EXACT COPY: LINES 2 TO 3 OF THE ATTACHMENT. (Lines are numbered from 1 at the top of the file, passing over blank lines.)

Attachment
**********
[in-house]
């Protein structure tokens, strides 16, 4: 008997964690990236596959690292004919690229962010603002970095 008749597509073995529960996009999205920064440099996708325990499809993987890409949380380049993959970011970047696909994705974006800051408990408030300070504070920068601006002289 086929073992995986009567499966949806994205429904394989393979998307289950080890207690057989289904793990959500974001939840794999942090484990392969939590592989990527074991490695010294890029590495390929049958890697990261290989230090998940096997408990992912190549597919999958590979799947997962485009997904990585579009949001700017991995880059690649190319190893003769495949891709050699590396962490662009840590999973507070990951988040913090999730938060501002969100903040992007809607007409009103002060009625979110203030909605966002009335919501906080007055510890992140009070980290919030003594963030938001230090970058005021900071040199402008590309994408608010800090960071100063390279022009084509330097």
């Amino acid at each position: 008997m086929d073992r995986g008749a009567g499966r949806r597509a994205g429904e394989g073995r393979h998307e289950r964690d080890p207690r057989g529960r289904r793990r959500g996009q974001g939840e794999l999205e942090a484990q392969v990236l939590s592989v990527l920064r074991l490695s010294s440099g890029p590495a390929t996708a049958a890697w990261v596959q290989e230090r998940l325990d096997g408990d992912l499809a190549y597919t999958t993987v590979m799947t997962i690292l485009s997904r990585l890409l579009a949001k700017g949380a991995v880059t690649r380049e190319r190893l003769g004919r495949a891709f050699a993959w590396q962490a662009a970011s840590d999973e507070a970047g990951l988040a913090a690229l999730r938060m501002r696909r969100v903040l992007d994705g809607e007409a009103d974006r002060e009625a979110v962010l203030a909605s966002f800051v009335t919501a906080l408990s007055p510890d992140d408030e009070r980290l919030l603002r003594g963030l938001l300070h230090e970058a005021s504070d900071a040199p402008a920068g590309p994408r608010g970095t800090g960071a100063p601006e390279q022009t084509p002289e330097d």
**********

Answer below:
């Protein structure tokens, strides 16, 4: 008997964690990236596959690292004919690229962010603002970095 008749597509073995529960996009999205920064440099996708325990499809993987890409949380380049993959970011970047696909994705974006800051408990408030300070504070920068601006002289 086929073992995986009567499966949806994205429904394989393979998307289950080890207690057989289904793990959500974001939840794999942090484990392969939590592989990527074991490695010294890029590495390929049958890697990261290989230090998940096997408990992912190549597919999958590979799947997962485009997904990585579009949001700017991995880059690649190319190893003769495949891709050699590396962490662009840590999973507070990951988040913090999730938060501002969100903040992007809607007409009103002060009625979110203030909605966002009335919501906080007055510890992140009070980290919030003594963030938001230090970058005021900071040199402008590309994408608010800090960071100063390279022009084509330097």
């Amino acid at each position: 008997m086929d073992r995986g008749a009567g499966r949806r597509a994205g429904e394989g073995r393979h998307e289950r964690d080890p207690r057989g529960r289904r793990r959500g996009q974001g939840e794999l999205e942090a484990q392969v990236l939590s592989v990527l920064r074991l490695s010294s440099g890029p590495a390929t996708a049958a890697w990261v596959q290989e230090r998940l325990d096997g408990d992912l499809a190549y597919t999958t993987v590979m799947t997962i690292l485009s997904r990585l890409l579009a949001k700017g949380a991995v880059t690649r380049e190319r190893l003769g004919r495949a891709f050699a993959w590396q962490a662009a970011s840590d999973e507070a970047g990951l988040a913090a690229l999730r938060m501002r696909r969100v903040l992007d994705g809607e007409a009103d974006r002060e009625a979110v962010l203030a909605s966002f800051v009335t919501a906080l408990s007055p510890d992140d408030e009070r980290l919030l603002r003594g963030l938001l300070h230090e970058a005021s504070d900071a040199p402008a920068g590309p994408r608010g970095t800090g960071a100063p601006e390279q022009t084509p002289e330097d």